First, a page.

The association between skin color, a measure of black-white genetic admixture, and left ventricular hypertrophy was examined in 551 black men and women, from three US cities, who underwent electrocardiography and skin reflectance measurements during 1972-1974. The overall prevalence of left ventricular hypertrophy (Minnesota Code 3-1 or 3-3) was 14% (18% in men; 11% in women). Left ventricular hypertrophy was strongly associated with systolic (p < 0.001) and diastolic (p = 0.001) blood pressure, but less so with skin color (p = 0.009). The prevalence of left ventricular hypertrophy was 16% in the darkest versus 12% in the lightest quartile of skin color. In a multiple logistic regression model, adjusting for systolic blood pressure and blood pressure medication use, the relation between left ventricular hypertrophy and skin color was insignificant (p = 0.18); the odds ratio of having left ventricular hypertrophy in dark (75th percentile of skin color) versus light (25th percentile) skinned blacks after adjustment for systolic blood pressure, systolic blood pressure medications, age, and sex was 1.2 (95 percent confidence interval 0.8-1.8). Overall, the association between left ventricular hypertrophy and skin color was weak and not statistically significant, suggesting that black individuals do not have a genetic susceptibility to the effects of blood pressure on the myocardium. We did not postulate any significant effect modification of this association by sex. However, the data suggest that the association between skin color and left ventricular hypertrophy may be different between men and women. Am J Epidemiol 1991; 134: 129-36.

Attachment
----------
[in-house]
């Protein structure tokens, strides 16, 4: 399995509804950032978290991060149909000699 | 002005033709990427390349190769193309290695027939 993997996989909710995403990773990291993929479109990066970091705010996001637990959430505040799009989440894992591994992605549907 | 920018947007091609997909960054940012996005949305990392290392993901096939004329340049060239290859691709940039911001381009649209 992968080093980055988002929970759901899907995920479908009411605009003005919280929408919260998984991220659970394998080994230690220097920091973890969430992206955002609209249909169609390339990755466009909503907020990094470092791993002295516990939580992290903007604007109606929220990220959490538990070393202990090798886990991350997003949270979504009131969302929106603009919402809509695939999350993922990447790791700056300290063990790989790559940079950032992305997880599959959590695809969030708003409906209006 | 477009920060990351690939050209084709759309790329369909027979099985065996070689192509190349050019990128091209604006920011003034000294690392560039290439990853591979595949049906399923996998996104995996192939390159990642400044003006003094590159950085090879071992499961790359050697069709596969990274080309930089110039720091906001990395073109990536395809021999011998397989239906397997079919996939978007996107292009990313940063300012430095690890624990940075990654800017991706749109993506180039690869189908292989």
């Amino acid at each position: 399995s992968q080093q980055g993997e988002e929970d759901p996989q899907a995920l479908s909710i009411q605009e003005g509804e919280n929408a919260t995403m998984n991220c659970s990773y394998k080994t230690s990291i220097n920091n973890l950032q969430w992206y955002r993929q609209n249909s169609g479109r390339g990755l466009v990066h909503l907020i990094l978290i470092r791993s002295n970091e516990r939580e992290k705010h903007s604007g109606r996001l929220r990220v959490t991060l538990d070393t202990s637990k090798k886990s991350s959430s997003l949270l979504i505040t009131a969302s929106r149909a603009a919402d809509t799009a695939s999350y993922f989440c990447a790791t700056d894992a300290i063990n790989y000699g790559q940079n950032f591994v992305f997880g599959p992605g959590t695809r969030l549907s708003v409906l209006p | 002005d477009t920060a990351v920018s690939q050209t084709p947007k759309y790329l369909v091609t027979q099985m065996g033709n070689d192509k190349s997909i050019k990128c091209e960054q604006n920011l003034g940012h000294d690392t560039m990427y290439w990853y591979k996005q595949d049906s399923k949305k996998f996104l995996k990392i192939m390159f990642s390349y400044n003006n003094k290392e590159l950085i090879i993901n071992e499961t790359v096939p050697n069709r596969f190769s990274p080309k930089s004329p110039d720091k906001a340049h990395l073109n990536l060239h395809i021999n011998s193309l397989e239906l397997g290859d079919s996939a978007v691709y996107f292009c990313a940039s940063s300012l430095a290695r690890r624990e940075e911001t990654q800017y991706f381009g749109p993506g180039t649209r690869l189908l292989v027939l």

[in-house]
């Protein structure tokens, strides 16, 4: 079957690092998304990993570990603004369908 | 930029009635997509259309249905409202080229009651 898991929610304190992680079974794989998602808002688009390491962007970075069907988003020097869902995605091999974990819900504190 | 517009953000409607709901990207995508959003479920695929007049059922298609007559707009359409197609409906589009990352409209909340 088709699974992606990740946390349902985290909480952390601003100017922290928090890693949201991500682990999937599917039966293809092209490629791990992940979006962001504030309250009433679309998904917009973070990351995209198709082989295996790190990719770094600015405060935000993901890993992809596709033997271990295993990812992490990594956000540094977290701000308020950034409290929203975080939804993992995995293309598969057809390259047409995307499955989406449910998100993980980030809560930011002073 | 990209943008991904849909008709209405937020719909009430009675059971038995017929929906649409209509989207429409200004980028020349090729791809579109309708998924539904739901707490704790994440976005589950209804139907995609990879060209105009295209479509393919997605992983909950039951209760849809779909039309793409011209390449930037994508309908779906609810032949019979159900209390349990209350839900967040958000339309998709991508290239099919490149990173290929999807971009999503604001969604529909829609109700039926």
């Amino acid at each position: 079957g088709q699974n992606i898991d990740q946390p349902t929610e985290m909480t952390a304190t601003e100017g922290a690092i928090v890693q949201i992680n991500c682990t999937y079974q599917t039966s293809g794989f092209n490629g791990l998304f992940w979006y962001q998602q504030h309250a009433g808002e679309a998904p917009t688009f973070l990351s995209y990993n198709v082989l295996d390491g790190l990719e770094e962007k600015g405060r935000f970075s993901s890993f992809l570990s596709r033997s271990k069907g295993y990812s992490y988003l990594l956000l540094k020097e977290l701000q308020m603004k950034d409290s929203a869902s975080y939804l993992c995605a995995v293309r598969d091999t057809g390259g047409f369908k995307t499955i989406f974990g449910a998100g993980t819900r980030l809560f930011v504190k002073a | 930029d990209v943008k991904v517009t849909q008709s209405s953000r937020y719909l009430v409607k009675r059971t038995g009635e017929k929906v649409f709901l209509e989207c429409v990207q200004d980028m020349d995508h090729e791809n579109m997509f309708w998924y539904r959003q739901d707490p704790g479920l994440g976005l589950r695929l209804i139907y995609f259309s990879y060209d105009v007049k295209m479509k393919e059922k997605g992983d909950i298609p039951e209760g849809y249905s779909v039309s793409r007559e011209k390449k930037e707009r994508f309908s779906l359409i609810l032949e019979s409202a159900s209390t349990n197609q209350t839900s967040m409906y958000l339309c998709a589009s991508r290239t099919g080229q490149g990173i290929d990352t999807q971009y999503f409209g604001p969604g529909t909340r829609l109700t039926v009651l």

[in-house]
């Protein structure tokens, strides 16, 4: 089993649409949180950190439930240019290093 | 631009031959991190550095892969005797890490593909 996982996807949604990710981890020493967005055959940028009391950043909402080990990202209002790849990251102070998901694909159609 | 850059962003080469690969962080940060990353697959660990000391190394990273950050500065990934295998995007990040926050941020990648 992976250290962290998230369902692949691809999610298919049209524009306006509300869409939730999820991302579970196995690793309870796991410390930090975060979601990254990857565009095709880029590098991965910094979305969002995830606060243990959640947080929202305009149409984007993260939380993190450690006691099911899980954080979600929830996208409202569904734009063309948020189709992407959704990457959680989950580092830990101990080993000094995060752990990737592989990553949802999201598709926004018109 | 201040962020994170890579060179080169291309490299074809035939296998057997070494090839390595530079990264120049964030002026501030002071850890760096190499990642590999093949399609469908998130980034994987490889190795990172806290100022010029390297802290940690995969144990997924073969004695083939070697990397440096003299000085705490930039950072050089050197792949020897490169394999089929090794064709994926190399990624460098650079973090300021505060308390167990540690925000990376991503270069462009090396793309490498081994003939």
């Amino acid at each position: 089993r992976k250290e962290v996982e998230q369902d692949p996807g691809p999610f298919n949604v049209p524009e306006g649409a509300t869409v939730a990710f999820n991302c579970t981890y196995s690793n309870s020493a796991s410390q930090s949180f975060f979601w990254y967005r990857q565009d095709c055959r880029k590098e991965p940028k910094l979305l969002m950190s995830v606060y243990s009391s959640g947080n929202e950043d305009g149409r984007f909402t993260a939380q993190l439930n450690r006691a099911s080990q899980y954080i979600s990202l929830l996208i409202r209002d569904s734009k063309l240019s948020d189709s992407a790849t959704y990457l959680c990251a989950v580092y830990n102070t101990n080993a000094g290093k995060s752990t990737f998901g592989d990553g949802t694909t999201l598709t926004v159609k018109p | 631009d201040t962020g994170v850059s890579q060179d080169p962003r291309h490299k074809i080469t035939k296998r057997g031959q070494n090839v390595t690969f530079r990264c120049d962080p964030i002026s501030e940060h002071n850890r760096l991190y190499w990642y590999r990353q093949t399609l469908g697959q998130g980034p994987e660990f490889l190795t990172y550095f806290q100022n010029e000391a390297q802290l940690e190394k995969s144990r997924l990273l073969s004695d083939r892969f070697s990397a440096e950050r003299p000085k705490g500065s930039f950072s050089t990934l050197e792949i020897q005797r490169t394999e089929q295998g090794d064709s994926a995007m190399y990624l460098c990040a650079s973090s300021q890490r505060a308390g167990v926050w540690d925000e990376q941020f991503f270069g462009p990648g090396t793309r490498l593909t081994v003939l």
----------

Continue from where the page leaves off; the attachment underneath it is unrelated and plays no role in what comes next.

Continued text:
|Original language||English (US)|
|Number of pages||8|
|Journal||American journal of epidemiology|
|State||Published - Jul 15 1991|
- Negroid race
- Skin pigmentation
ASJC Scopus subject areas